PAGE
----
The durable power of attorney is a legal instrument that all West Virginia residents should consider as a necessity for an estate plan. The durable power of attorney can be a tremendously useful document in providing for unexpected consequences such as mental incapacity due to an illness late in life. Normally, when a person becomes incompetent to handle his or her own affairs, the family incurs extraordinary additional expenses to have a guardian or conservator appointed by the court. This can be avoided through some simple estate planning.
The durable power of attorney, which is made up as part of the estate plan while one is competent and functioning, will take over in the event of temporary or permanent mental incapacity of the principal, i.e., the person who creates the document. The principal appoints an agent in the document. The agent is given the authority to sign the principal's name to all of the legal matters and other matters needed on a daily basis.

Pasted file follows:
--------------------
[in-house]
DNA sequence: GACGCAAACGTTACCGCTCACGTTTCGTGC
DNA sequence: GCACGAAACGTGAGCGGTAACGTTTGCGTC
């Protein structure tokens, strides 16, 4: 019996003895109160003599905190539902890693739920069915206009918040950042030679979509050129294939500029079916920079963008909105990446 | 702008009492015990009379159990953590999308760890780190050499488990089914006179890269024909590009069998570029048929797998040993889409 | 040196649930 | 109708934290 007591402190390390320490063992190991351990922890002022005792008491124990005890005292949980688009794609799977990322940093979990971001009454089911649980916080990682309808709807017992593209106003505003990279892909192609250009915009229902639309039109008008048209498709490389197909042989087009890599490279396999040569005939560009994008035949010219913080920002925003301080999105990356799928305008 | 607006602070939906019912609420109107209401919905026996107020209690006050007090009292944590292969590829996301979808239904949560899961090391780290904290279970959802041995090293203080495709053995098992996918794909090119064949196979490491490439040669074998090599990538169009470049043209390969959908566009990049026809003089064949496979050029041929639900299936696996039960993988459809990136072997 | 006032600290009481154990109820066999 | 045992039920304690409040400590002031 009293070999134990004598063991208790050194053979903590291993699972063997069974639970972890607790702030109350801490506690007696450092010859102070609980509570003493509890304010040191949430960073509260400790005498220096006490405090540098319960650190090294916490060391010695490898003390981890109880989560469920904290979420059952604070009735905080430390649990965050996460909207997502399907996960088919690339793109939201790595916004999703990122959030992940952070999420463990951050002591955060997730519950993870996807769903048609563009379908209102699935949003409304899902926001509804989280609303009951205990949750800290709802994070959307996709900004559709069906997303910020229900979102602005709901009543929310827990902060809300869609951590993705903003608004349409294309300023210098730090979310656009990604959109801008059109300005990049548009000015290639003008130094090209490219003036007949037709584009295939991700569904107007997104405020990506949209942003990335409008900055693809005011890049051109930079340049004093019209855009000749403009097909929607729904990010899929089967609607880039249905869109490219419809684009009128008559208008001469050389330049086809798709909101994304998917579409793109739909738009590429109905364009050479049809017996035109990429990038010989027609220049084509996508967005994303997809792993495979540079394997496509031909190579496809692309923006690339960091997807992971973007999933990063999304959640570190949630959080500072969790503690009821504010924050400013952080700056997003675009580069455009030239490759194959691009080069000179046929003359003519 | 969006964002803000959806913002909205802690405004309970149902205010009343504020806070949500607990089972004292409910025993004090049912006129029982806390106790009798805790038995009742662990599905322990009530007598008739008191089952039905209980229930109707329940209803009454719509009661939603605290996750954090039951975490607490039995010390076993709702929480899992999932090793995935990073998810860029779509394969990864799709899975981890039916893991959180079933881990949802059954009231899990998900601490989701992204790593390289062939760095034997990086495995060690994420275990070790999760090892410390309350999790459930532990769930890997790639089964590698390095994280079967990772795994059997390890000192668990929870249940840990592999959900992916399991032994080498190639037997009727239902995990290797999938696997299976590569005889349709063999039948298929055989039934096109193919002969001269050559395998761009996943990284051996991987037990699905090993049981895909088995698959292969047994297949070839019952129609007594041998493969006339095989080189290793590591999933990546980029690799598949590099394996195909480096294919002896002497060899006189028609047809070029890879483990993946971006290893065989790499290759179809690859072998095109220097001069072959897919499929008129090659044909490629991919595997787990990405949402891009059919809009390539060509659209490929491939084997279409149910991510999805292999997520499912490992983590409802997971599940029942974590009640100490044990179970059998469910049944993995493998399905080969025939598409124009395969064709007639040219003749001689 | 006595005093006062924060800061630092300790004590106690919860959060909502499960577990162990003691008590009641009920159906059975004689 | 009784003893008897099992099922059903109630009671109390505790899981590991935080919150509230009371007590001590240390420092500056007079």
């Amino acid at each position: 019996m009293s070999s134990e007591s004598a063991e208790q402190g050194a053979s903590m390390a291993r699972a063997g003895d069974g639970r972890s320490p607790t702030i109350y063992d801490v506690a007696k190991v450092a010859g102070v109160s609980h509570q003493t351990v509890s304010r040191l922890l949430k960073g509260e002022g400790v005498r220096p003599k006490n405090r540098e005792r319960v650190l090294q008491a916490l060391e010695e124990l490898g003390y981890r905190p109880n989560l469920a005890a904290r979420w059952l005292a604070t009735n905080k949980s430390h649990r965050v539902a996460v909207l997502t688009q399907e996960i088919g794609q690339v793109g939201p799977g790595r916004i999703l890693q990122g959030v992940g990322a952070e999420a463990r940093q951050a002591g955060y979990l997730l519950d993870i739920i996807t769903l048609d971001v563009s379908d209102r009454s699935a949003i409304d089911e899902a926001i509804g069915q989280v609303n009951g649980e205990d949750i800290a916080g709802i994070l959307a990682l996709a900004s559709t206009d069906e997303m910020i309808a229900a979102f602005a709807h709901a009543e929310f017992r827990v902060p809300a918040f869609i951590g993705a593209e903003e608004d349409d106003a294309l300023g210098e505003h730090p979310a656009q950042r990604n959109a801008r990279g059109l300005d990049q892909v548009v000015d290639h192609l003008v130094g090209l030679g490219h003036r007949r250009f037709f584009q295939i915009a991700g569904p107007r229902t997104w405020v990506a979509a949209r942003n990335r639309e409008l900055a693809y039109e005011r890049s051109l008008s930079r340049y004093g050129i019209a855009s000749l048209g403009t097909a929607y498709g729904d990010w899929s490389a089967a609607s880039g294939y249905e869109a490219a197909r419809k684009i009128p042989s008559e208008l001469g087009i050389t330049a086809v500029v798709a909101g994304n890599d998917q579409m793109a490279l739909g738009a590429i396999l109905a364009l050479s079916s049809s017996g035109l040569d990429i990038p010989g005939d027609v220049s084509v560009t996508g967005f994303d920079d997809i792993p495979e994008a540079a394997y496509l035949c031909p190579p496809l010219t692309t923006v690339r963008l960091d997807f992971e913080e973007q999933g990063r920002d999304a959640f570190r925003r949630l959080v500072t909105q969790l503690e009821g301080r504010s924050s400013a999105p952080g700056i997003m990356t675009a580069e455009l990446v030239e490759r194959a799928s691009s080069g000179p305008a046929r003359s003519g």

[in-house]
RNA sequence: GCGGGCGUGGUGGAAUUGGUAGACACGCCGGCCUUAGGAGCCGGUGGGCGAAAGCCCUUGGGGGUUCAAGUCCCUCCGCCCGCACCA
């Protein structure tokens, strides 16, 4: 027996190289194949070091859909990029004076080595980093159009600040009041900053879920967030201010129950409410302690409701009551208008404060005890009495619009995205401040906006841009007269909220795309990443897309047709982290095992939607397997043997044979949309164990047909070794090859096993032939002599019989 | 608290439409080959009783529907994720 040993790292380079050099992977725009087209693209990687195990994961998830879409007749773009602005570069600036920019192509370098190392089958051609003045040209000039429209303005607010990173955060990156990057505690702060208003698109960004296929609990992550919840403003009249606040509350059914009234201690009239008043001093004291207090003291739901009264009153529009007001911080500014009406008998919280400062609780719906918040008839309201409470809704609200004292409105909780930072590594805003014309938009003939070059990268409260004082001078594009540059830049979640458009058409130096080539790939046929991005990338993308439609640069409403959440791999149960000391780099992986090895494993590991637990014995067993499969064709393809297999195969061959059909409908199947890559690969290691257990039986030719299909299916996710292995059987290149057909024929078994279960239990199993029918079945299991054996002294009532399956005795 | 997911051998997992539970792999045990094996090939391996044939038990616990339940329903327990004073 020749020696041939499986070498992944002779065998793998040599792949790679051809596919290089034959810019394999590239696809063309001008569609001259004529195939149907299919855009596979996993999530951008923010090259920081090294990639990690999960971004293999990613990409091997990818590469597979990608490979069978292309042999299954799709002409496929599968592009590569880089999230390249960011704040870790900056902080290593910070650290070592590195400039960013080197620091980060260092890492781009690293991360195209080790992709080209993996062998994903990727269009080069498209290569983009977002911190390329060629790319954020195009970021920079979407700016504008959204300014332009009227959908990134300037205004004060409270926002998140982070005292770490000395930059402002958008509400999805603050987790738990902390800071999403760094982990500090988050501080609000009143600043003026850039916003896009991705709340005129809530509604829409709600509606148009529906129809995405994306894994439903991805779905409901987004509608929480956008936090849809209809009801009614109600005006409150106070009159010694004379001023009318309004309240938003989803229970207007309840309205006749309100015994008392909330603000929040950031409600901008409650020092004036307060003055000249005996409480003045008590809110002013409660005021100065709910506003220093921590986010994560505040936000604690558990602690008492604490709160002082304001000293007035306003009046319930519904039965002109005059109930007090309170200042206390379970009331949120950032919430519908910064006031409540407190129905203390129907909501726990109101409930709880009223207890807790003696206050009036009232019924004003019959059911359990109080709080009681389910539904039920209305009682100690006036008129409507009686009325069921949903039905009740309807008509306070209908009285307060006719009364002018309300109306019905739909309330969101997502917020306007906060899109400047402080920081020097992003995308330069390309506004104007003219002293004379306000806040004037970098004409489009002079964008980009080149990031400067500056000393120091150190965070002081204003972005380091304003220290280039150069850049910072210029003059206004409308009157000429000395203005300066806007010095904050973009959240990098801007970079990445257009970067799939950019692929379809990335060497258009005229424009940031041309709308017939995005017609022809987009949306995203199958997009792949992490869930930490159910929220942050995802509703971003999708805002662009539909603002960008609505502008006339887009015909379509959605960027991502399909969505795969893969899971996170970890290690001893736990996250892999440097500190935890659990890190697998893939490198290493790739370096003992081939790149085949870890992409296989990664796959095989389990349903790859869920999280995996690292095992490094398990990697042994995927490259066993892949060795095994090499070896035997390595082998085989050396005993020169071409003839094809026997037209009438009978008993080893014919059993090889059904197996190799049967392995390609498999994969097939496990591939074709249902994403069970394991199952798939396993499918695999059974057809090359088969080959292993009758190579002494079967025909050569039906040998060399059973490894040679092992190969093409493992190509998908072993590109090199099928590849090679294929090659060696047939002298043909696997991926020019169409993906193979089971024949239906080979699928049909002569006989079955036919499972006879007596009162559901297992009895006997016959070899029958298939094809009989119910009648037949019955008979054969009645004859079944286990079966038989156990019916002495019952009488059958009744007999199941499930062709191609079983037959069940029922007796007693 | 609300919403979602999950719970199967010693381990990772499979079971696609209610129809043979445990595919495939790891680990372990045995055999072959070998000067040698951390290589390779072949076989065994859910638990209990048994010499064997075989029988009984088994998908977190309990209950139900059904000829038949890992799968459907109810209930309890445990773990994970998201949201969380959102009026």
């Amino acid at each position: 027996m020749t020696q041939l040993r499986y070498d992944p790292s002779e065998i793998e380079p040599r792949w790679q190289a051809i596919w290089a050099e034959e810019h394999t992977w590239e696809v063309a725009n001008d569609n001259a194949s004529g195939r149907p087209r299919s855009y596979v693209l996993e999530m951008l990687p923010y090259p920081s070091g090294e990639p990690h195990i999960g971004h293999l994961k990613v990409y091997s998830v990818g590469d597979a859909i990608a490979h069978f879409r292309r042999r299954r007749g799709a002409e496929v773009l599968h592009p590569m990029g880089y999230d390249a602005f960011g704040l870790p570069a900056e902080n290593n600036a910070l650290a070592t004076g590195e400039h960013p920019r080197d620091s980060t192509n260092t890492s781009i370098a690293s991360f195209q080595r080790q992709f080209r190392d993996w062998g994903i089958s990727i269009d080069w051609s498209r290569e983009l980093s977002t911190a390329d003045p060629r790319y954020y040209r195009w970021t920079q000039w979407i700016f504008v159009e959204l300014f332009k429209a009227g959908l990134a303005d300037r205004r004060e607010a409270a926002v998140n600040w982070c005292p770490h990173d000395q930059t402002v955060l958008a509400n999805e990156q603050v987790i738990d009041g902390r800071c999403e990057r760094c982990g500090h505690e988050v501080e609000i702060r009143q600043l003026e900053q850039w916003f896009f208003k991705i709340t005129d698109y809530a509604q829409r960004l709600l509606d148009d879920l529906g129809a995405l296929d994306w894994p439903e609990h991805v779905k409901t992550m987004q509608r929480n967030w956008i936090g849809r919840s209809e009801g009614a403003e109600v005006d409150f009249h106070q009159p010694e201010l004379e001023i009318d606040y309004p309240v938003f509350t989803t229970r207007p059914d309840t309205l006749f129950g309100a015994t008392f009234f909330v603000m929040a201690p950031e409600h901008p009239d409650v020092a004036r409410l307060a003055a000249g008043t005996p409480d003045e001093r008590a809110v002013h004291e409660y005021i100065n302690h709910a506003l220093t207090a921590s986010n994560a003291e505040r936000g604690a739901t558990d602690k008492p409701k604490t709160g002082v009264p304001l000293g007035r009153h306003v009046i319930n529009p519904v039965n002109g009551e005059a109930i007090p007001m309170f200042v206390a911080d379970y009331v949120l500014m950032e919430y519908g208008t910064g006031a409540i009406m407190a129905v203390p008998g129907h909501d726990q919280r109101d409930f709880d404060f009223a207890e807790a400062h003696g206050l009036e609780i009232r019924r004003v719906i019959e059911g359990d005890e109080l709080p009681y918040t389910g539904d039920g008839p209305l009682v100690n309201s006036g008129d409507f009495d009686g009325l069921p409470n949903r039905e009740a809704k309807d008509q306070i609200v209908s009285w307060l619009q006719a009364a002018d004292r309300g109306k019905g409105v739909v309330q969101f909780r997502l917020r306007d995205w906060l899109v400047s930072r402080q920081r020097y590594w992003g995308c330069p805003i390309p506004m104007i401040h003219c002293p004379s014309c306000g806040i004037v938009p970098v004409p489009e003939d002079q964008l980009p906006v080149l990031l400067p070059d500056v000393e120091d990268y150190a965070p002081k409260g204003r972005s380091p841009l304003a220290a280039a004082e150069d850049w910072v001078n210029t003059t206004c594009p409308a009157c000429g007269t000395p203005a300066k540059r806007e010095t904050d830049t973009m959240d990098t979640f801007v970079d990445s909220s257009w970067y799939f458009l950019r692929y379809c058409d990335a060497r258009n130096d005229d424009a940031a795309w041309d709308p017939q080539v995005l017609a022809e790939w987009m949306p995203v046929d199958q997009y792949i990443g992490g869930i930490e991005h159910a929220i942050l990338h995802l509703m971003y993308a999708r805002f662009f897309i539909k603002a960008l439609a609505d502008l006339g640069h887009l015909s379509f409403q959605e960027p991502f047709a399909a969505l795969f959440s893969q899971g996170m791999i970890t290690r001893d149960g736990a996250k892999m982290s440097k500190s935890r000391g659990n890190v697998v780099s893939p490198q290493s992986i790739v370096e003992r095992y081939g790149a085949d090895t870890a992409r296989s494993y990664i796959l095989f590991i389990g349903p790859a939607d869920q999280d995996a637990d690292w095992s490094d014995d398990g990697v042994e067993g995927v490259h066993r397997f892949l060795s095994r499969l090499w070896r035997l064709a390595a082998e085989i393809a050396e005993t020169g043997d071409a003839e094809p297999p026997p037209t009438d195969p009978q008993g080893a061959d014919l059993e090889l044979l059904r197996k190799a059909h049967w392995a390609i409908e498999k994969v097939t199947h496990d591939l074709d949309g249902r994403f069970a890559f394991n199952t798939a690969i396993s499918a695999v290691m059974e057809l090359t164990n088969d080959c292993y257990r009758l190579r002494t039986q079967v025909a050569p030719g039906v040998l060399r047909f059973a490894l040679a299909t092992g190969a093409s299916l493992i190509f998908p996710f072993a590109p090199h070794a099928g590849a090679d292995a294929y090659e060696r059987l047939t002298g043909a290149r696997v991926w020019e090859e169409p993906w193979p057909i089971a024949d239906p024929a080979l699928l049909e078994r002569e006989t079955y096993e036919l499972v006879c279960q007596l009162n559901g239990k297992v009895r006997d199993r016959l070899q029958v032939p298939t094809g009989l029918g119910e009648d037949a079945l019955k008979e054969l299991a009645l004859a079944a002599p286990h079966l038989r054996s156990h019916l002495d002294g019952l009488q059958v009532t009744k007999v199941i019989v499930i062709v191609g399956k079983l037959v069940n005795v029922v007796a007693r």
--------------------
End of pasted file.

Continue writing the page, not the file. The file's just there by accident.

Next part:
The power of attorney can apply to legal and financial decisions necessary for the continued smooth running of the principal's financial affairs. A special power of attorney can be made up that provides the agent with the authority to make health care decisions on behalf of the principal. The principal selects the agent in these documents so that it is usually a trusted family member or friend.
With that relationship, the principal will be able to explain his desires to the agent and keep the agent informed of his wishes while the principal is still competent. When the agent must be replaced for any reason, the principal has the option of making the change by amendment or by making up a new document. The power of attorney, however, is just one document of several in the estate planning process in West Virginia. There are numerous other important considerations and documents that may be considered. Consulting with an experienced estate planning attorney is the best way to find out what other options and plans can still be provided for you.
Source: bakersfield.com, "Durable powers of attorney: Does your estate plan need an extra layer of protection?", Kevin M. Danley, Aug. 14, 2017